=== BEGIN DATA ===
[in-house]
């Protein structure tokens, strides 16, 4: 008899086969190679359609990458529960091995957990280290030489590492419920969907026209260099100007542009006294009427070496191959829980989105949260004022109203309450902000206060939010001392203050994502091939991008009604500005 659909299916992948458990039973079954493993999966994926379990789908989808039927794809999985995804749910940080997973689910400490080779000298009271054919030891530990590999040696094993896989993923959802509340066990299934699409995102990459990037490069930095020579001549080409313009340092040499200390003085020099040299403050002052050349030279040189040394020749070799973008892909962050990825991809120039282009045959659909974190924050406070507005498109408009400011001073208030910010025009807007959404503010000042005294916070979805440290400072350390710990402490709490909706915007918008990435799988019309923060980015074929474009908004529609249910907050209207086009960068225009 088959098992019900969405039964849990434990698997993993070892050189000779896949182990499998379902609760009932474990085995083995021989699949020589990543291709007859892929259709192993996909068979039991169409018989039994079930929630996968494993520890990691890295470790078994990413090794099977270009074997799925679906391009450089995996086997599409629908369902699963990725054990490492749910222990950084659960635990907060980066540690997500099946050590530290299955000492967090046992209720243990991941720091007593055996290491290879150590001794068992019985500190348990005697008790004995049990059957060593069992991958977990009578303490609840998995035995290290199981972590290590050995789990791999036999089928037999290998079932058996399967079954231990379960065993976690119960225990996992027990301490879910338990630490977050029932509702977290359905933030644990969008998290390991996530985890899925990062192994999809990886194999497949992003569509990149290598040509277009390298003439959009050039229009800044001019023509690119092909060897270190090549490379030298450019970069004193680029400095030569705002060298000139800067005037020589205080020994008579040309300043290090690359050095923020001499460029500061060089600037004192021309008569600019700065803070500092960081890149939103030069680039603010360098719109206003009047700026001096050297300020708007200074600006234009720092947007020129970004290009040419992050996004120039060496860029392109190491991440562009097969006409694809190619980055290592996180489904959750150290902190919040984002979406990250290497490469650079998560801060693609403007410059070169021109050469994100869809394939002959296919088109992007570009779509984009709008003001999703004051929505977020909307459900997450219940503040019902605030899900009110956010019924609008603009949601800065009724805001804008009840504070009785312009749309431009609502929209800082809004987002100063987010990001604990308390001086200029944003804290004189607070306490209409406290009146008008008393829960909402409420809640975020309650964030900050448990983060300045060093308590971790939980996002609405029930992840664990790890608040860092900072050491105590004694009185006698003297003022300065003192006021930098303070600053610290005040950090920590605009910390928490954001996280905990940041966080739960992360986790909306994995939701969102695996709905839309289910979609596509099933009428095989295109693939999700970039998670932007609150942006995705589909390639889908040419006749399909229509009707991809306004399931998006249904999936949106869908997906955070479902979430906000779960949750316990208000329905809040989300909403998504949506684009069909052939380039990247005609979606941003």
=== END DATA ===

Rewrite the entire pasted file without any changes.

[in-house]
């Protein structure tokens, strides 16, 4: 008899086969190679359609990458529960091995957990280290030489590492419920969907026209260099100007542009006294009427070496191959829980989105949260004022109203309450902000206060939010001392203050994502091939991008009604500005 659909299916992948458990039973079954493993999966994926379990789908989808039927794809999985995804749910940080997973689910400490080779000298009271054919030891530990590999040696094993896989993923959802509340066990299934699409995102990459990037490069930095020579001549080409313009340092040499200390003085020099040299403050002052050349030279040189040394020749070799973008892909962050990825991809120039282009045959659909974190924050406070507005498109408009400011001073208030910010025009807007959404503010000042005294916070979805440290400072350390710990402490709490909706915007918008990435799988019309923060980015074929474009908004529609249910907050209207086009960068225009 088959098992019900969405039964849990434990698997993993070892050189000779896949182990499998379902609760009932474990085995083995021989699949020589990543291709007859892929259709192993996909068979039991169409018989039994079930929630996968494993520890990691890295470790078994990413090794099977270009074997799925679906391009450089995996086997599409629908369902699963990725054990490492749910222990950084659960635990907060980066540690997500099946050590530290299955000492967090046992209720243990991941720091007593055996290491290879150590001794068992019985500190348990005697008790004995049990059957060593069992991958977990009578303490609840998995035995290290199981972590290590050995789990791999036999089928037999290998079932058996399967079954231990379960065993976690119960225990996992027990301490879910338990630490977050029932509702977290359905933030644990969008998290390991996530985890899925990062192994999809990886194999497949992003569509990149290598040509277009390298003439959009050039229009800044001019023509690119092909060897270190090549490379030298450019970069004193680029400095030569705002060298000139800067005037020589205080020994008579040309300043290090690359050095923020001499460029500061060089600037004192021309008569600019700065803070500092960081890149939103030069680039603010360098719109206003009047700026001096050297300020708007200074600006234009720092947007020129970004290009040419992050996004120039060496860029392109190491991440562009097969006409694809190619980055290592996180489904959750150290902190919040984002979406990250290497490469650079998560801060693609403007410059070169021109050469994100869809394939002959296919088109992007570009779509984009709008003001999703004051929505977020909307459900997450219940503040019902605030899900009110956010019924609008603009949601800065009724805001804008009840504070009785312009749309431009609502929209800082809004987002100063987010990001604990308390001086200029944003804290004189607070306490209409406290009146008008008393829960909402409420809640975020309650964030900050448990983060300045060093308590971790939980996002609405029930992840664990790890608040860092900072050491105590004694009185006698003297003022300065003192006021930098303070600053610290005040950090920590605009910390928490954001996280905990940041966080739960992360986790909306994995939701969102695996709905839309289910979609596509099933009428095989295109693939999700970039998670932007609150942006995705589909390639889908040419006749399909229509009707991809306004399931998006249904999936949106869908997906955070479902979430906000779960949750316990208000329905809040989300909403998504949506684009069909052939380039990247005609979606941003």